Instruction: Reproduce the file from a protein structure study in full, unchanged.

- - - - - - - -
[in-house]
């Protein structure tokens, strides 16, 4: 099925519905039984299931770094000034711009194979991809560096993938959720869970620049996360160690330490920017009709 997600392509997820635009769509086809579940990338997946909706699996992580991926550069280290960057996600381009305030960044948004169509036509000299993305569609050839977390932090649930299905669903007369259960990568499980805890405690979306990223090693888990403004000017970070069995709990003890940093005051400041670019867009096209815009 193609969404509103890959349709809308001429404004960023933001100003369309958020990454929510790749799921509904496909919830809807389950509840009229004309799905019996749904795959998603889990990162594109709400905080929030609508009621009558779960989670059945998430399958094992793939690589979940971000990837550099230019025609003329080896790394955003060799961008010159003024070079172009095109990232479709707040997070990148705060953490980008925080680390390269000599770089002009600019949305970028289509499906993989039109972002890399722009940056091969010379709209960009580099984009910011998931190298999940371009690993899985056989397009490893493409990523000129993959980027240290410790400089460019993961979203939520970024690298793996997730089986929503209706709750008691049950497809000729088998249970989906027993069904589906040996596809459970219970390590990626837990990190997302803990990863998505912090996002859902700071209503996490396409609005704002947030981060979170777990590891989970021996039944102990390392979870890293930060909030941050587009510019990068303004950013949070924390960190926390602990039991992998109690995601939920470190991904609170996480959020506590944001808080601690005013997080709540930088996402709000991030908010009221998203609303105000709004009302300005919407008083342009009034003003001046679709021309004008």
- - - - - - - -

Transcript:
[in-house]
């Protein structure tokens, strides 16, 4: 099925519905039984299931770094000034711009194979991809560096993938959720869970620049996360160690330490920017009709 997600392509997820635009769509086809579940990338997946909706699996992580991926550069280290960057996600381009305030960044948004169509036509000299993305569609050839977390932090649930299905669903007369259960990568499980805890405690979306990223090693888990403004000017970070069995709990003890940093005051400041670019867009096209815009 193609969404509103890959349709809308001429404004960023933001100003369309958020990454929510790749799921509904496909919830809807389950509840009229004309799905019996749904795959998603889990990162594109709400905080929030609508009621009558779960989670059945998430399958094992793939690589979940971000990837550099230019025609003329080896790394955003060799961008010159003024070079172009095109990232479709707040997070990148705060953490980008925080680390390269000599770089002009600019949305970028289509499906993989039109972002890399722009940056091969010379709209960009580099984009910011998931190298999940371009690993899985056989397009490893493409990523000129993959980027240290410790400089460019993961979203939520970024690298793996997730089986929503209706709750008691049950497809000729088998249970989906027993069904589906040996596809459970219970390590990626837990990190997302803990990863998505912090996002859902700071209503996490396409609005704002947030981060979170777990590891989970021996039944102990390392979870890293930060909030941050587009510019990068303004950013949070924390960190926390602990039991992998109690995601939920470190991904609170996480959020506590944001808080601690005013997080709540930088996402709000991030908010009221998203609303105000709004009302300005919407008083342009009034003003001046679709021309004008």